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For those interested in such things, there's delicious irony in my long weekend behind the wheel of the limited edition HSV GTS Maloo – which HSV refers to as 'arguably the most powerful ute in the world'.
First, consider some tasty specification morsels I have at my beck and call: a 6.2-litre supercharged LSA V8 engine; heavy-duty six-speed automatic (which has a new feature); 430kW at 6150rpm; and 740Nm at 3850rpm. And I’ve got the keys over a double-demerit point long weekend…
On the positive side of the equation, HSV has pulled some strings so that CarAdvice can be among the first testers anywhere to drive the new GTS Maloo. HSV dealers haven’t even seen the car I’m driving.
HSV hasn’t released an official 0-100km/h figure as yet, but the GTS sedan covers the sprint in 4.4 seconds and the kerb weight of the sedan and Maloo ute are within 30kg of each other. Safe to assume then that this HSV GTS Maloo is plenty fast enough, and it might also be the fastest ute in the world too.
Unlike Ford, which seems to be slinking into production obscurity with barely a whimper, Holden (and subsidiary HSV) is intent on going out with a sonic boom. It’s not cheap at $87,990 for the manual, but if you can afford an HSV GTS Maloo and you’re into hot Holdens, I’d recommend buying one. A production run of only 250 (ten will go to New Zealand) almost certainly ensures this vehicle is set to become a future collector’s classic.
There’s one other thing related to the new feature the gearbox has. Paddle shifters. Yep, this GTS Maloo is the first HSV to wear them – sedans will follow. So for the duration of my test, every time I park the Maloo, I have to cloak the steering wheel in a special cover. Makes me feel like a clandestine test and evaluation driver knowing I’m driving something dealers haven’t even laid eyes on. The auto 'box adds $2500 to the price.
I won’t go for the easy win and lament what we’ll be losing when Holden stops building the Commodore in 2017, rather I’ll rejoice in what we have now. Sure, it’s the end of an era for Australian manufacturing and that’s genuinely sad, but this current crop of HSVs is the very best the company has ever built.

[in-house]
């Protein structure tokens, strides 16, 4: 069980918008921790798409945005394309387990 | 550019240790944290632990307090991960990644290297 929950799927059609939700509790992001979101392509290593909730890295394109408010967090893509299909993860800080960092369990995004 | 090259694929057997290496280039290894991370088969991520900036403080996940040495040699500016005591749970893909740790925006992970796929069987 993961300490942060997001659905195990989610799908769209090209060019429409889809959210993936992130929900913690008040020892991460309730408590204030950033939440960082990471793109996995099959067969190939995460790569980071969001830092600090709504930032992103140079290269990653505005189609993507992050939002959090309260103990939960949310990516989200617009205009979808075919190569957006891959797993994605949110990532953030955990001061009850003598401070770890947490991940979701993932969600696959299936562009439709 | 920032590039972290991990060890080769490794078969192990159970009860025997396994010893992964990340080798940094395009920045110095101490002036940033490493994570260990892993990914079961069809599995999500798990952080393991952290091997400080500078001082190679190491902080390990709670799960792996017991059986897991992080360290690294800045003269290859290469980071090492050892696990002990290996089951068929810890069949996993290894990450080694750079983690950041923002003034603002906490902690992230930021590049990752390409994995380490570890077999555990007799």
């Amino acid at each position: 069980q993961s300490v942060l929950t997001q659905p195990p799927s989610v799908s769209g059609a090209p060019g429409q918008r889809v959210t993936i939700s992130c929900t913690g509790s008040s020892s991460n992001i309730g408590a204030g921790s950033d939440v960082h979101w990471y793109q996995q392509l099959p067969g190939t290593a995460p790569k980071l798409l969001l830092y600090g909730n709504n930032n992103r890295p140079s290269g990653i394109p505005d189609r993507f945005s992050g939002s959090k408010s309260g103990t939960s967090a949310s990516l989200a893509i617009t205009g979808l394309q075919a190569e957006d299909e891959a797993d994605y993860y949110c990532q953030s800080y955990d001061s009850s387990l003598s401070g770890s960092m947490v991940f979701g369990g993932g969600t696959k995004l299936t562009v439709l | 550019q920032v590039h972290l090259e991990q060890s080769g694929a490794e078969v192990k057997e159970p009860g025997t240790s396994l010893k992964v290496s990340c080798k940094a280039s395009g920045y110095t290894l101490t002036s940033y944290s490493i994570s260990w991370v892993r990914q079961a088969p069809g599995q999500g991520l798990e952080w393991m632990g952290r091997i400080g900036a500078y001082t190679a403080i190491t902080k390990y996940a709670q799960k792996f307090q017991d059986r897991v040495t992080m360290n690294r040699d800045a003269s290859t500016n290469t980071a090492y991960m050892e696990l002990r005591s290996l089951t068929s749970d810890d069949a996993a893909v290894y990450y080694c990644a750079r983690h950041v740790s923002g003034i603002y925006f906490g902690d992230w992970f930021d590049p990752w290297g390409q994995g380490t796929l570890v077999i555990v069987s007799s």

If you’re familiar with the GTS sedan, the GTS Maloo has two key differences. First there’s obviously no second row seating, and there’s also no magnetised damper system. HSV tells us the exotic suspension has been overlooked to keep costs somewhat manageable. The sedan became the fastest production car built in Australia, now the GTS Maloo joins the stable.
HSV has been working on this for some time too. It’s not a simple plug and play affair, with some genuine engineering required to shoehorn the supercharged bent eight into the (slightly different) Maloo architecture.
The first thing that grabs your attention is the styling. Resplendent in all-new ‘Jungle Green’ our test Maloo looks aggressive and purposeful from every angle. It’s low too, you’ll need to watch that front lip when you approach those annoying carpark tyre stops. Around town though, crawling in and out of driveways and over speed humps, the GTS Maloo is never so low that it’s annoying.
The only challenge the styling throws up is rear, three-quarter visibility. The high-haunched tray cover, which looks sensational side on, can limit rearward visibility a little. The reverse camera helps and if you use the side mirrors carefully, it’s less of an issue. On the plus side for the tray cover, there’s a remote popper on the key fob.
The LED daytime running lights add a premium touch and the 20-inch ‘Blade’-design forged alloy wheels look sensational in a subtle, darker finish. Yellow GTS badging and the LSA badge indicates the driver has serious weaponry at their disposal.
Inside the cabin, there are beautifully sculpted sports seats and tastefully finished leather trim. There’s plenty of room too, storage areas behind the seats mean there’s plenty of track movement to get the seat far enough away from the wheel for tall drivers.